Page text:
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I sympathized with the "yow" remark because it looked like the difference between finding the label and not finding the label was whether "return" was used. But that was a red herring.

The real difference is whether the one-liner ends with "G" or with "F". The inclusion of the 'return' keyword makes no difference (but lacking the 'return' when calling "F" makes the reason for the output less obvious).

Once I noticed the single-character difference off at the end of the long lines, then I lost sympathy for a "yow" response because the behavior is exactly as I would have expected from the documentation. And, it seems a reasonable restriction.

Now, I think using 'goto' to leave a subroutine is a rather squirrely technique. I would much prefer that it produced a warning so you'd have to write such squirrely code more like:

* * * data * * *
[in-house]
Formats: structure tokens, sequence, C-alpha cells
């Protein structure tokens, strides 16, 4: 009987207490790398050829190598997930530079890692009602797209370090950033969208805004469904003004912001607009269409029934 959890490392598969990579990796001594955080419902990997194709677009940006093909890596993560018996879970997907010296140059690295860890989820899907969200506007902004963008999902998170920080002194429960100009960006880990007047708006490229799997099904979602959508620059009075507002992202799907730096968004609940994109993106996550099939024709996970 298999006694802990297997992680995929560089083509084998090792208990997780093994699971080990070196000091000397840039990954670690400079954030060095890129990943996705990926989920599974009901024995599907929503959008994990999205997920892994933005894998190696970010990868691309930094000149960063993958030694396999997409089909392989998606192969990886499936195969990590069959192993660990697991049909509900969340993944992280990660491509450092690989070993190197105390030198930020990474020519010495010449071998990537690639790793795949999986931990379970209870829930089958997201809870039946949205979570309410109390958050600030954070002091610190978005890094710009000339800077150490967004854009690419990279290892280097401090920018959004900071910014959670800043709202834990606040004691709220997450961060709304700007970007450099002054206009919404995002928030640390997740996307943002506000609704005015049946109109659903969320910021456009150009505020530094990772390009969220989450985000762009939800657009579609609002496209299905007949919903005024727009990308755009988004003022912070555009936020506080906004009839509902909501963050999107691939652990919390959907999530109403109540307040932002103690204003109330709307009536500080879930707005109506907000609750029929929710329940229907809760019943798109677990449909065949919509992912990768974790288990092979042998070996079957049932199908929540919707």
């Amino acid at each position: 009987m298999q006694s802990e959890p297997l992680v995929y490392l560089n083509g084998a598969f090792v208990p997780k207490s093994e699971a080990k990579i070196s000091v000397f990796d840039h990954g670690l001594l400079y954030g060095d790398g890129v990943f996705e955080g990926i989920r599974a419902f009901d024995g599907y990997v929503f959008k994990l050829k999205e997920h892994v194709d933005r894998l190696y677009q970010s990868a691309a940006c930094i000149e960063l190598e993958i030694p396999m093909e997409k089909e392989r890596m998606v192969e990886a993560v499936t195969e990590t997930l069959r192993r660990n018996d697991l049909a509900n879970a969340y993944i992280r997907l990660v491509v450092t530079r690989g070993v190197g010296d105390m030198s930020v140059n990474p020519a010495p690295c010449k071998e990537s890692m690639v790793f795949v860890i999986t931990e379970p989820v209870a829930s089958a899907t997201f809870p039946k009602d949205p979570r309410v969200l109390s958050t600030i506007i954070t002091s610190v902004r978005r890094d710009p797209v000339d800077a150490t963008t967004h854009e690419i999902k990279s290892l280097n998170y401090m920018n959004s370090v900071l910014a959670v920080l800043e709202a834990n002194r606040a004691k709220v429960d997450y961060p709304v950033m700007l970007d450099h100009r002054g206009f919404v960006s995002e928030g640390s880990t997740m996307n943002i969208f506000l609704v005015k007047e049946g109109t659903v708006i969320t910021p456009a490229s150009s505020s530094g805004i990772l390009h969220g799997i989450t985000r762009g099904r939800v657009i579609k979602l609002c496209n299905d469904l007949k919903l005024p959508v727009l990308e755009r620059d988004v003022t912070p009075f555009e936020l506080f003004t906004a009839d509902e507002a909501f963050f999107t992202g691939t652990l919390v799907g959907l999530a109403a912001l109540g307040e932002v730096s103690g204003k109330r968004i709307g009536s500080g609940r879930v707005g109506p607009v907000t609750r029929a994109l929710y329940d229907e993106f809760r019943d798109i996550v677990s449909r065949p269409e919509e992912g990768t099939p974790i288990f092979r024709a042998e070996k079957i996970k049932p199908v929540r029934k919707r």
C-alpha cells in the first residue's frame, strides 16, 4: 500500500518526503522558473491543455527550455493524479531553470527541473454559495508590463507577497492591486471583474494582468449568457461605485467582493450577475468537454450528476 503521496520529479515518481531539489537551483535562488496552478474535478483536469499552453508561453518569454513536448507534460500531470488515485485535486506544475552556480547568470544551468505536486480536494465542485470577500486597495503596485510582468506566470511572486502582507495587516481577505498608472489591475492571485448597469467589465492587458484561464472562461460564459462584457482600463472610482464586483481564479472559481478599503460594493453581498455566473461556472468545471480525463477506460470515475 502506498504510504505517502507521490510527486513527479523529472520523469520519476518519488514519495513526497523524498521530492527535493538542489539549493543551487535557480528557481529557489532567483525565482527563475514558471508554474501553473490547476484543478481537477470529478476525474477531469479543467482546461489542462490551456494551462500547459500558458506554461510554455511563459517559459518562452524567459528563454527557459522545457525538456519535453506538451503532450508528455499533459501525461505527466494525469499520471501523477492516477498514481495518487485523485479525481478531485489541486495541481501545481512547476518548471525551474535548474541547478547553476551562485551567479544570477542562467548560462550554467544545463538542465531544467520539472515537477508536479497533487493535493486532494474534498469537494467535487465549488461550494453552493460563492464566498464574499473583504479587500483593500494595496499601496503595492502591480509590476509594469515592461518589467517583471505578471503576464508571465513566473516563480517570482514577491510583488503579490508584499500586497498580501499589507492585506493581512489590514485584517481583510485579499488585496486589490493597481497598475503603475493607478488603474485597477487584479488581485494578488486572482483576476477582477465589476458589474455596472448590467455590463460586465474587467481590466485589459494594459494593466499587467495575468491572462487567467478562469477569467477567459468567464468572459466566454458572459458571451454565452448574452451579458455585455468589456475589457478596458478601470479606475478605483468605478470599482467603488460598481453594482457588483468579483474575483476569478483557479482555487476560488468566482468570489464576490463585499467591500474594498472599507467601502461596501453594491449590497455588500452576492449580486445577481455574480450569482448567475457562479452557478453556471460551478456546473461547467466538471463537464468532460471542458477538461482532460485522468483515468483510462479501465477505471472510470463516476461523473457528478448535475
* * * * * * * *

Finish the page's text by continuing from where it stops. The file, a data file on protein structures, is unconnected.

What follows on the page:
sub F { return G(); LF: say 6; } sub G { say 2; no warnings 'exiting'; goto LF; } G();

Indeed, I'm not sure why the -w you used fails to trigger this:

=item Exiting subroutine via %s (W exiting) You are exiting a subroutine by unconventional means, such as a goto, or a loop control statement.

- tye        

In reply to Re^3: How does 'goto LABEL' search for its label? (yow?) by tye
in thread How does 'goto LABEL' search for its label? by moritz

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